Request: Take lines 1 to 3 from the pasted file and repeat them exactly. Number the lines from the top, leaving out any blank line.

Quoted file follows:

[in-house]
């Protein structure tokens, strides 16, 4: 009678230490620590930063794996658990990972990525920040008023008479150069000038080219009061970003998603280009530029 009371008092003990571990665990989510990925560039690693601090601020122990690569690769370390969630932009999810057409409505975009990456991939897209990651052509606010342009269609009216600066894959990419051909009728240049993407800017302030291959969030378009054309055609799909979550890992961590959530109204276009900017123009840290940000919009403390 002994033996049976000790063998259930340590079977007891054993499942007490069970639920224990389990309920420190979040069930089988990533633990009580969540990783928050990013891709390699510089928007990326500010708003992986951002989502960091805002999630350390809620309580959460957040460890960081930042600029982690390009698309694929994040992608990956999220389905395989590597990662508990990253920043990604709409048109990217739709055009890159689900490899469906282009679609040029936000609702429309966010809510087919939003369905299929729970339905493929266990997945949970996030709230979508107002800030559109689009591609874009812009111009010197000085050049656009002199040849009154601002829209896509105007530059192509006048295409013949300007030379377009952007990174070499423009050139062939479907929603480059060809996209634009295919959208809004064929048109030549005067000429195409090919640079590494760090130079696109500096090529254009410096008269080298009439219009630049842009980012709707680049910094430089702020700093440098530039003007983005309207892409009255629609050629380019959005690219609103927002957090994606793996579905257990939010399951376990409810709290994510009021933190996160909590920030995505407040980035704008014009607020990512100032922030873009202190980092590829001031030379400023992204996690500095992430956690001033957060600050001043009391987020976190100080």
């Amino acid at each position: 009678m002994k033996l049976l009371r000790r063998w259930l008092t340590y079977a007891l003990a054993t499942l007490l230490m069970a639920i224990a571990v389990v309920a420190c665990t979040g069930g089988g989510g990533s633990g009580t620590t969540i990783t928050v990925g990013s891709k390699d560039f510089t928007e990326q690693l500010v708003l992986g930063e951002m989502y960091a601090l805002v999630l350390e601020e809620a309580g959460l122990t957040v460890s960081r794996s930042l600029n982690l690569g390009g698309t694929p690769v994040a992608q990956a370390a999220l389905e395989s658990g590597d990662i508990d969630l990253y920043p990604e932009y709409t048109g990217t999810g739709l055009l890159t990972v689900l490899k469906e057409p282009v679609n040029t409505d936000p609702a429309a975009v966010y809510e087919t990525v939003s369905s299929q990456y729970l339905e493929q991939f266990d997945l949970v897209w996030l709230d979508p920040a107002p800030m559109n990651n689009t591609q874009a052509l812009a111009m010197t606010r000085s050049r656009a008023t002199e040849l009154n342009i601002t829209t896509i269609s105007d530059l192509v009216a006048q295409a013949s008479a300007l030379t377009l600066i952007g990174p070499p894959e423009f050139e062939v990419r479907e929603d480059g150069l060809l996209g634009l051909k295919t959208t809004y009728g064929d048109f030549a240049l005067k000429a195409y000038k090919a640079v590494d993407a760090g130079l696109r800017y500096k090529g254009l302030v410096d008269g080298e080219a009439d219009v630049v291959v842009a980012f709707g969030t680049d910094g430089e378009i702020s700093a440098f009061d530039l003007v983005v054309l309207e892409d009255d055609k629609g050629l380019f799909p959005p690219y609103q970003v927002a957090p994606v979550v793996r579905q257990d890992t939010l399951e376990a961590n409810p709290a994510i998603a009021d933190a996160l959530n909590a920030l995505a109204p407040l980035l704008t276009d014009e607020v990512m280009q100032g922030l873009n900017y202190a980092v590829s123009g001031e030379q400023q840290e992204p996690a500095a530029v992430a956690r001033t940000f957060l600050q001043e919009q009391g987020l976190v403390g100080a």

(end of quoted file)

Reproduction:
[in-house]
């Protein structure tokens, strides 16, 4: 009678230490620590930063794996658990990972990525920040008023008479150069000038080219009061970003998603280009530029 009371008092003990571990665990989510990925560039690693601090601020122990690569690769370390969630932009999810057409409505975009990456991939897209990651052509606010342009269609009216600066894959990419051909009728240049993407800017302030291959969030378009054309055609799909979550890992961590959530109204276009900017123009840290940000919009403390 002994033996049976000790063998259930340590079977007891054993499942007490069970639920224990389990309920420190979040069930089988990533633990009580969540990783928050990013891709390699510089928007990326500010708003992986951002989502960091805002999630350390809620309580959460957040460890960081930042600029982690390009698309694929994040992608990956999220389905395989590597990662508990990253920043990604709409048109990217739709055009890159689900490899469906282009679609040029936000609702429309966010809510087919939003369905299929729970339905493929266990997945949970996030709230979508107002800030559109689009591609874009812009111009010197000085050049656009002199040849009154601002829209896509105007530059192509006048295409013949300007030379377009952007990174070499423009050139062939479907929603480059060809996209634009295919959208809004064929048109030549005067000429195409090919640079590494760090130079696109500096090529254009410096008269080298009439219009630049842009980012709707680049910094430089702020700093440098530039003007983005309207892409009255629609050629380019959005690219609103927002957090994606793996579905257990939010399951376990409810709290994510009021933190996160909590920030995505407040980035704008014009607020990512100032922030873009202190980092590829001031030379400023992204996690500095992430956690001033957060600050001043009391987020976190100080």
């Amino acid at each position: 009678m002994k033996l049976l009371r000790r063998w259930l008092t340590y079977a007891l003990a054993t499942l007490l230490m069970a639920i224990a571990v389990v309920a420190c665990t979040g069930g089988g989510g990533s633990g009580t620590t969540i990783t928050v990925g990013s891709k390699d560039f510089t928007e990326q690693l500010v708003l992986g930063e951002m989502y960091a601090l805002v999630l350390e601020e809620a309580g959460l122990t957040v460890s960081r794996s930042l600029n982690l690569g390009g698309t694929p690769v994040a992608q990956a370390a999220l389905e395989s658990g590597d990662i508990d969630l990253y920043p990604e932009y709409t048109g990217t999810g739709l055009l890159t990972v689900l490899k469906e057409p282009v679609n040029t409505d936000p609702a429309a975009v966010y809510e087919t990525v939003s369905s299929q990456y729970l339905e493929q991939f266990d997945l949970v897209w996030l709230d979508p920040a107002p800030m559109n990651n689009t591609q874009a052509l812009a111009m010197t606010r000085s050049r656009a008023t002199e040849l009154n342009i601002t829209t896509i269609s105007d530059l192509v009216a006048q295409a013949s008479a300007l030379t377009l600066i952007g990174p070499p894959e423009f050139e062939v990419r479907e929603d480059g150069l060809l996209g634009l051909k295919t959208t809004y009728g064929d048109f030549a240049l005067k000429a195409y000038k090919a640079v590494d993407a760090g130079l696109r800017y500096k090529g254009l302030v410096d008269g080298e080219a009439d219009v630049v291959v842009a980012f709707g969030t680049d910094g430089e378009i702020s700093a440098f009061d530039l003007v983005v054309l309207e892409d009255d055609k629609g050629l380019f799909p959005p690219y609103q970003v927002a957090p994606v979550v793996r579905q257990d890992t939010l399951e376990a961590n409810p709290a994510i998603a009021d933190a996160l959530n909590a920030l995505a109204p407040l980035l704008t276009d014009e607020v990512m280009q100032g922030l873009n900017y202190a980092v590829s123009g001031e030379q400023q840290e992204p996690a500095a530029v992430a956690r001033t940000f957060l600050q001043e919009q009391g987020l976190v403390g100080a």